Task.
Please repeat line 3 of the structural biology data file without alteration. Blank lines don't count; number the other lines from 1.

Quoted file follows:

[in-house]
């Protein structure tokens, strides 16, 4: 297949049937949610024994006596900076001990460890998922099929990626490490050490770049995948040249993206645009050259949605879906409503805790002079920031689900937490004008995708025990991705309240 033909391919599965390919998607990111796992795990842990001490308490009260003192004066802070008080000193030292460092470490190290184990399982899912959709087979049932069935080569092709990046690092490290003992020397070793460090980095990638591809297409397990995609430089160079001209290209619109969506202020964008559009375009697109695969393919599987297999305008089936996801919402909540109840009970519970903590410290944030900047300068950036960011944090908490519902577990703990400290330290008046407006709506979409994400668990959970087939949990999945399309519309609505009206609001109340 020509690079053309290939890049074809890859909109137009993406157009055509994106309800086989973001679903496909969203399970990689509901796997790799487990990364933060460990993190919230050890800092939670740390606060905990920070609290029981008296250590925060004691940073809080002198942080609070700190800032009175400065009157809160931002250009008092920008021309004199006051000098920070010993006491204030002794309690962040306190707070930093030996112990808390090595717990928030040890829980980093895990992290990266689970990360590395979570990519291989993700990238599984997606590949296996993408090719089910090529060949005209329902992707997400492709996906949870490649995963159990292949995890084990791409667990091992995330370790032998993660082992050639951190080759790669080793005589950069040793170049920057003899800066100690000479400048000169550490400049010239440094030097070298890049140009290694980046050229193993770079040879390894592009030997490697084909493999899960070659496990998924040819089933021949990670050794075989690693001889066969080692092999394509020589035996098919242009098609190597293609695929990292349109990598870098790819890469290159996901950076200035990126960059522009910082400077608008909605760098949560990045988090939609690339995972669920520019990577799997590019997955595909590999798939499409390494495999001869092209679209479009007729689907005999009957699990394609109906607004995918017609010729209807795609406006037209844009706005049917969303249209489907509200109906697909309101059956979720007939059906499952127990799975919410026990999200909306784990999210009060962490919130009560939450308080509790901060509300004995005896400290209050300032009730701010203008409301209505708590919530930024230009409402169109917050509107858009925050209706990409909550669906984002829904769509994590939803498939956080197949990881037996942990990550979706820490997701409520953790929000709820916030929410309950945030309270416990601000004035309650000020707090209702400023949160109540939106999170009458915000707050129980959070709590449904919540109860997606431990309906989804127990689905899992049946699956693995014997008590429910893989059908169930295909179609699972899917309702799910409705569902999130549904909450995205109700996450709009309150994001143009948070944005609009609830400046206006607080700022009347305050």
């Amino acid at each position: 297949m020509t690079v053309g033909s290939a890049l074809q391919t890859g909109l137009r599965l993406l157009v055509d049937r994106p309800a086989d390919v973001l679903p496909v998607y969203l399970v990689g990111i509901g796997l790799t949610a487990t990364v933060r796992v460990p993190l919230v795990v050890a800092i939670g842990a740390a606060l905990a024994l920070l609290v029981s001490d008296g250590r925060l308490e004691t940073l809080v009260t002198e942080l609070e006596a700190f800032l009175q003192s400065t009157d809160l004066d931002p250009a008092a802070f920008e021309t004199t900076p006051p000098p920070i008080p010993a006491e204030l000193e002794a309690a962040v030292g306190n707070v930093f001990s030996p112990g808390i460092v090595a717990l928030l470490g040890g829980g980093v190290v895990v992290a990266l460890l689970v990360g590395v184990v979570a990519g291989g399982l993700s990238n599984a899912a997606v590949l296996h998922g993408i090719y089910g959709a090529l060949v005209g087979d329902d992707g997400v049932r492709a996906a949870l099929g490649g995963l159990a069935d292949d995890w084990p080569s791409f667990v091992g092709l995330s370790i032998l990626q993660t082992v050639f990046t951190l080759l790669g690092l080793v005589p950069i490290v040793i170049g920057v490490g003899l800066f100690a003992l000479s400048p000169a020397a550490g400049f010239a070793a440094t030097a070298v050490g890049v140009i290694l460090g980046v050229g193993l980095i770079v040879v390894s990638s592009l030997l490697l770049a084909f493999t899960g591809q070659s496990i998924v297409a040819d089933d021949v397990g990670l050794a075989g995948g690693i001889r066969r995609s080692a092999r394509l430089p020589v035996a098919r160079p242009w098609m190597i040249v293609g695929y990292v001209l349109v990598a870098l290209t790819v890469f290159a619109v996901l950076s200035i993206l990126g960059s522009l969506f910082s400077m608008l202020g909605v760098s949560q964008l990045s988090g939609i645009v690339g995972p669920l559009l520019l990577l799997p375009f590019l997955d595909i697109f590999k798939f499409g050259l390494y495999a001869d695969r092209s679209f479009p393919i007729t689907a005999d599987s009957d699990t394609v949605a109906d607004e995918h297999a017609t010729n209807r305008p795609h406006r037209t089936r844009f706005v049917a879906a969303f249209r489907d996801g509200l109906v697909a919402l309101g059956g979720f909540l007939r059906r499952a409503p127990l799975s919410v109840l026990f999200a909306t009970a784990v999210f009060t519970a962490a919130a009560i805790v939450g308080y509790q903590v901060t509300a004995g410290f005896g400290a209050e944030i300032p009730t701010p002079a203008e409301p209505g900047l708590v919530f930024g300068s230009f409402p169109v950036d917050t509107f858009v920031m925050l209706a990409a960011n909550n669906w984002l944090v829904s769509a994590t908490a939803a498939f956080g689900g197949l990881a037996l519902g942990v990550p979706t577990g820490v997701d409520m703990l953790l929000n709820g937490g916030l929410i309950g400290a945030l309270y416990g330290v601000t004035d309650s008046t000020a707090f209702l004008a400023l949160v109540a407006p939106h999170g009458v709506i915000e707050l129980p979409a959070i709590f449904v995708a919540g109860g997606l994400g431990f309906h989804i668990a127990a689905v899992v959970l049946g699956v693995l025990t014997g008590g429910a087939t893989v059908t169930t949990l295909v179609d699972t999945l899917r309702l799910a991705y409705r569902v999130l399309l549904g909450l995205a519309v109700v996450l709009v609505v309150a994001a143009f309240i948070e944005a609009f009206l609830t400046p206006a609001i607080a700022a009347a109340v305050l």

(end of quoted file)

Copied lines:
């Amino acid at each position: 297949m020509t690079v053309g033909s290939a890049l074809q391919t890859g909109l137009r599965l993406l157009v055509d049937r994106p309800a086989d390919v973001l679903p496909v998607y969203l399970v990689g990111i509901g796997l790799t949610a487990t990364v933060r796992v460990p993190l919230v795990v050890a800092i939670g842990a740390a606060l905990a024994l920070l609290v029981s001490d008296g250590r925060l308490e004691t940073l809080v009260t002198e942080l609070e006596a700190f800032l009175q003192s400065t009157d809160l004066d931002p250009a008092a802070f920008e021309t004199t900076p006051p000098p920070i008080p010993a006491e204030l000193e002794a309690a962040v030292g306190n707070v930093f001990s030996p112990g808390i460092v090595a717990l928030l470490g040890g829980g980093v190290v895990v992290a990266l460890l689970v990360g590395v184990v979570a990519g291989g399982l993700s990238n599984a899912a997606v590949l296996h998922g993408i090719y089910g959709a090529l060949v005209g087979d329902d992707g997400v049932r492709a996906a949870l099929g490649g995963l159990a069935d292949d995890w084990p080569s791409f667990v091992g092709l995330s370790i032998l990626q993660t082992v050639f990046t951190l080759l790669g690092l080793v005589p950069i490290v040793i170049g920057v490490g003899l800066f100690a003992l000479s400048p000169a020397a550490g400049f010239a070793a440094t030097a070298v050490g890049v140009i290694l460090g980046v050229g193993l980095i770079v040879v390894s990638s592009l030997l490697l770049a084909f493999t899960g591809q070659s496990i998924v297409a040819d089933d021949v397990g990670l050794a075989g995948g690693i001889r066969r995609s080692a092999r394509l430089p020589v035996a098919r160079p242009w098609m190597i040249v293609g695929y990292v001209l349109v990598a870098l290209t790819v890469f290159a619109v996901l950076s200035i993206l990126g960059s522009l969506f910082s400077m608008l202020g909605v760098s949560q964008l990045s988090g939609i645009v690339g995972p669920l559009l520019l990577l799997p375009f590019l997955d595909i697109f590999k798939f499409g050259l390494y495999a001869d695969r092209s679209f479009p393919i007729t689907a005999d599987s009957d699990t394609v949605a109906d607004e995918h297999a017609t010729n209807r305008p795609h406006r037209t089936r844009f706005v049917a879906a969303f249209r489907d996801g509200l109906v697909a919402l309101g059956g979720f909540l007939r059906r499952a409503p127990l799975s919410v109840l026990f999200a909306t009970a784990v999210f009060t519970a962490a919130a009560i805790v939450g308080y509790q903590v901060t509300a004995g410290f005896g400290a209050e944030i300032p009730t701010p002079a203008e409301p209505g900047l708590v919530f930024g300068s230009f409402p169109v950036d917050t509107f858009v920031m925050l209706a990409a960011n909550n669906w984002l944090v829904s769509a994590t908490a939803a498939f956080g689900g197949l990881a037996l519902g942990v990550p979706t577990g820490v997701d409520m703990l953790l929000n709820g937490g916030l929410i309950g400290a945030l309270y416990g330290v601000t004035d309650s008046t000020a707090f209702l004008a400023l949160v109540a407006p939106h999170g009458v709506i915000e707050l129980p979409a959070i709590f449904v995708a919540g109860g997606l994400g431990f309906h989804i668990a127990a689905v899992v959970l049946g699956v693995l025990t014997g008590g429910a087939t893989v059908t169930t949990l295909v179609d699972t999945l899917r309702l799910a991705y409705r569902v999130l399309l549904g909450l995205a519309v109700v996450l709009v609505v309150a994001a143009f309240i948070e944005a609009f009206l609830t400046p206006a609001i607080a700022a009347a109340v305050l």